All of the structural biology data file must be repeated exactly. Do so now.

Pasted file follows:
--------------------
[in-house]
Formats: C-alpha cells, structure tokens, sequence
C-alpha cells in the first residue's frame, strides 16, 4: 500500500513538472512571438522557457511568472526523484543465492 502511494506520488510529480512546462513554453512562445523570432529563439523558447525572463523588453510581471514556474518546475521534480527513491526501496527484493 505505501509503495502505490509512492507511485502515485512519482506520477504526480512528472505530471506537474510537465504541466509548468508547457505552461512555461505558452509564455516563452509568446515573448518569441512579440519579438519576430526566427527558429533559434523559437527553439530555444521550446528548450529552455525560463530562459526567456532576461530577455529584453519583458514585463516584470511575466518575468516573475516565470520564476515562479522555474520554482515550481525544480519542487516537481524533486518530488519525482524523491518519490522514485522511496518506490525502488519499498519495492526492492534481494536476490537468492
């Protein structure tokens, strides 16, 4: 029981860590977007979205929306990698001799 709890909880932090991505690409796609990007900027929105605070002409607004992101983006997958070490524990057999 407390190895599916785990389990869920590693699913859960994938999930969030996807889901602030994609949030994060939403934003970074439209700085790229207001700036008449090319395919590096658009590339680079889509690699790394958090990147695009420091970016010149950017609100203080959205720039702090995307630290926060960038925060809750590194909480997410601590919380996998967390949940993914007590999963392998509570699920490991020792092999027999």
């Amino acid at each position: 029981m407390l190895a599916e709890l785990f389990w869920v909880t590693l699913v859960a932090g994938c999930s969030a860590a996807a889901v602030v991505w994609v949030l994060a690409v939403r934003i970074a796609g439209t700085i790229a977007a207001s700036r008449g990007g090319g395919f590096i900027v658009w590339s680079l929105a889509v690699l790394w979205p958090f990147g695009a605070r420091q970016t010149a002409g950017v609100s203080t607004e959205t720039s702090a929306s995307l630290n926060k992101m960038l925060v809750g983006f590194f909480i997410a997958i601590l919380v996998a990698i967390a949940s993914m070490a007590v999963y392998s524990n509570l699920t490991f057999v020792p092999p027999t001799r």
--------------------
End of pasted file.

[in-house]
Formats: C-alpha cells, structure tokens, sequence
C-alpha cells in the first residue's frame, strides 16, 4: 500500500513538472512571438522557457511568472526523484543465492 502511494506520488510529480512546462513554453512562445523570432529563439523558447525572463523588453510581471514556474518546475521534480527513491526501496527484493 505505501509503495502505490509512492507511485502515485512519482506520477504526480512528472505530471506537474510537465504541466509548468508547457505552461512555461505558452509564455516563452509568446515573448518569441512579440519579438519576430526566427527558429533559434523559437527553439530555444521550446528548450529552455525560463530562459526567456532576461530577455529584453519583458514585463516584470511575466518575468516573475516565470520564476515562479522555474520554482515550481525544480519542487516537481524533486518530488519525482524523491518519490522514485522511496518506490525502488519499498519495492526492492534481494536476490537468492
């Protein structure tokens, strides 16, 4: 029981860590977007979205929306990698001799 709890909880932090991505690409796609990007900027929105605070002409607004992101983006997958070490524990057999 407390190895599916785990389990869920590693699913859960994938999930969030996807889901602030994609949030994060939403934003970074439209700085790229207001700036008449090319395919590096658009590339680079889509690699790394958090990147695009420091970016010149950017609100203080959205720039702090995307630290926060960038925060809750590194909480997410601590919380996998967390949940993914007590999963392998509570699920490991020792092999027999």
């Amino acid at each position: 029981m407390l190895a599916e709890l785990f389990w869920v909880t590693l699913v859960a932090g994938c999930s969030a860590a996807a889901v602030v991505w994609v949030l994060a690409v939403r934003i970074a796609g439209t700085i790229a977007a207001s700036r008449g990007g090319g395919f590096i900027v658009w590339s680079l929105a889509v690699l790394w979205p958090f990147g695009a605070r420091q970016t010149a002409g950017v609100s203080t607004e959205t720039s702090a929306s995307l630290n926060k992101m960038l925060v809750g983006f590194f909480i997410a997958i601590l919380v996998a990698i967390a949940s993914m070490a007590v999963y392998s524990n509570l699920t490991f057999v020792p092999p027999t001799r």